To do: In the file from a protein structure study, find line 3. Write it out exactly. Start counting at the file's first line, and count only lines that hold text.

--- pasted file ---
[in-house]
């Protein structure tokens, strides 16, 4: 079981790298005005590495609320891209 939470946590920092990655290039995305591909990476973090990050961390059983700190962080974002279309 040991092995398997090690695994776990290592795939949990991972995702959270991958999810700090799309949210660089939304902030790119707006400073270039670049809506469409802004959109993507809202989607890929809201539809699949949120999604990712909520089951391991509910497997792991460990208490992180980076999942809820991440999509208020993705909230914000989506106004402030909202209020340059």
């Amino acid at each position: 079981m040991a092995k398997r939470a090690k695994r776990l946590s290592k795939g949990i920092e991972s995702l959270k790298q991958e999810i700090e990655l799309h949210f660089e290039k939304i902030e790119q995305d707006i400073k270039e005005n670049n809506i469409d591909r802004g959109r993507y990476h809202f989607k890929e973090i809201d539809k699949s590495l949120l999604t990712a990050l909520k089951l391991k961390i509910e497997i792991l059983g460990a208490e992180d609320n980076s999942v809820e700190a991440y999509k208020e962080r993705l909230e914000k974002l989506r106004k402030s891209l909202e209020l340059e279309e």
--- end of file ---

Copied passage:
């Amino acid at each position: 079981m040991a092995k398997r939470a090690k695994r776990l946590s290592k795939g949990i920092e991972s995702l959270k790298q991958e999810i700090e990655l799309h949210f660089e290039k939304i902030e790119q995305d707006i400073k270039e005005n670049n809506i469409d591909r802004g959109r993507y990476h809202f989607k890929e973090i809201d539809k699949s590495l949120l999604t990712a990050l909520k089951l391991k961390i509910e497997i792991l059983g460990a208490e992180d609320n980076s999942v809820e700190a991440y999509k208020e962080r993705l909230e914000k974002l989506r106004k402030s891209l909202e209020l340059e279309e």